This is probably one of the most important things coaches want to see.  Cheerleading is not easy for someone that is just starting out.  There is a lot to remember and they know that.  They want you to give it your best shot each practice and be positive.  If you don’t get it the first time, it will come.  If you see someone struggling, help him or her.  Work through it together.  Coaches want to see you off to the side helping and encouraging each other so when they ask you to perform something you don’t stare blankly at them.  If you are a returner, be a role model.  They know that you already know some of the material, don’t take that time to chat with your friends.  Chances are you could use the work too. 

Know the material.
You are taught material during tryouts that will be a sample of what you will do during the season.  You need to practice this material.  Don’t just expect that the time you spent at practice is sufficient to how well you know it.  You need to go home and practice.  You're going to get judged on how well you know the material and the progress you made from the first day to the last day.  Improvement will help in making the team.  Yes, returners are judged harder than newbies.  They are expected to know the basics so their mastery of the new cheers or dances should be better.

Cheerleaders are athletes.  They need stamina, conditioning, flexibility and timing.  High school coaches do not typically have weight requirements, but no one wants to see an unfit girl jumping up and down in a short skirt.  I do not mean that to be disrespectful, but you need to be healthy.  On my team, I do not care so much what your body image is.  I have tall, short, thin, heavy, strong, weak, etc.  However, all the girls on my team can display the athleticism and perform the requirements needed to be a cheerleader.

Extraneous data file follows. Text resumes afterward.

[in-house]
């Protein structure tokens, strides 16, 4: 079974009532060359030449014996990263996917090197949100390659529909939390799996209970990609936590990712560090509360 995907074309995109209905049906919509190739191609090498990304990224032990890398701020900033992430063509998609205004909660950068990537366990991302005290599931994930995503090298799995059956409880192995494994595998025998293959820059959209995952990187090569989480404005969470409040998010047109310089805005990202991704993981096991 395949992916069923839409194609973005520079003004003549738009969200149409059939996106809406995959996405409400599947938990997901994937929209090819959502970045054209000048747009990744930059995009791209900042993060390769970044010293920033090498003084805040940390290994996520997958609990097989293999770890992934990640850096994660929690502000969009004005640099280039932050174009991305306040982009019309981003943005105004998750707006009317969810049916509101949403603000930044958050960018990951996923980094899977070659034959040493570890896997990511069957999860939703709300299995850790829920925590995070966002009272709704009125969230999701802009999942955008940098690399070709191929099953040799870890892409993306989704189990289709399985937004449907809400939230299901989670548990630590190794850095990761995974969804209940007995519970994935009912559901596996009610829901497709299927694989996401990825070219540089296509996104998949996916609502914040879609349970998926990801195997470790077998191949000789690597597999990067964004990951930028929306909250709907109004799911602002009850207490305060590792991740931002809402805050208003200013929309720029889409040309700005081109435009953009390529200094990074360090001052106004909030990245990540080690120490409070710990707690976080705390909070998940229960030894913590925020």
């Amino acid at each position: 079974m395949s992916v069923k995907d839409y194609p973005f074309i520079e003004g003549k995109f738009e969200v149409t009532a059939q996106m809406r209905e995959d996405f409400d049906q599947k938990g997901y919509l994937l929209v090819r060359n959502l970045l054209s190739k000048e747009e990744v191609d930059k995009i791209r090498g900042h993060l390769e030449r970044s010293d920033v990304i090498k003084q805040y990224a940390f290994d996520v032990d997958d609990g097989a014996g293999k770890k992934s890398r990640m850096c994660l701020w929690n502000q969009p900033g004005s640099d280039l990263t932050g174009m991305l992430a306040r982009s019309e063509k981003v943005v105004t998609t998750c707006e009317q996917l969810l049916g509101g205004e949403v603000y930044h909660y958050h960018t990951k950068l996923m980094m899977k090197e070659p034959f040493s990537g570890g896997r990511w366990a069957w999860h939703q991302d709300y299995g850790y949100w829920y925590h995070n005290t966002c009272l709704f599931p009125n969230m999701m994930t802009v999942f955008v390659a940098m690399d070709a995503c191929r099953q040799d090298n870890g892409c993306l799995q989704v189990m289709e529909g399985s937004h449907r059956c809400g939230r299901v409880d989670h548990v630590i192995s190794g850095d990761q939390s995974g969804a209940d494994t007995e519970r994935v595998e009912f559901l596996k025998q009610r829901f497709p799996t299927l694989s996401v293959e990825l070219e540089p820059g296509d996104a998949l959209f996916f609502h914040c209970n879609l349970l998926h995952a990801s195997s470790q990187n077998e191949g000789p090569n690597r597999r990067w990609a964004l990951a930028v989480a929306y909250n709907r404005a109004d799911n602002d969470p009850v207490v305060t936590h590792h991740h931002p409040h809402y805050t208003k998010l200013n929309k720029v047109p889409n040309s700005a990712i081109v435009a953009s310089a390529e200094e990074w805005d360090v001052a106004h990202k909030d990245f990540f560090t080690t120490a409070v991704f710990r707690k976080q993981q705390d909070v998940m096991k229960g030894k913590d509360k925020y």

Handle the Results with Grace.
Tryouts are stressful.  Coaches know that.  Do your best to stay calm and keep the nerves down.  The more you practice, the less nervous you will be.  When it comes time for the team announcement you need to handle it with respect and pride.  If you made the team, do not immediately call all your friends and brag or gloat.  You may have some friends that didn’t make it.  If you were not chosen for the team, there was a reason, and it was probably a good one.  Don’t get mad, don’t yell at the coach don’t blast negativity on your social media.  If you can, find out what you need to work on and try again next time.

Being a cheerleader is time-consuming and hard work.  It requires a lot of time in the gym and on the field.  You are not going to have much time for friends and hanging out.  Time management is key.  Make sure that you know what is expected of you so that you can make the commitment and stick to it.  Go to the open gyms to see if cheerleading is something that you like enough to give up half your summer for and most Friday nights.

These things WILL make the difference between cheering from the sidelines and cheering from the bleachers.  Coaches are not scary they just have high expectations.  They are willing to work with you, but they are trying to build a successful program.  Also, remember that cheerleading is an extra curricular activity, you are not required to participate and they don’t have to put you on the team.  They are going to choose participants that fit into their program, not going to change the program and expectations for you.

I hope this incite helps you at your tryouts.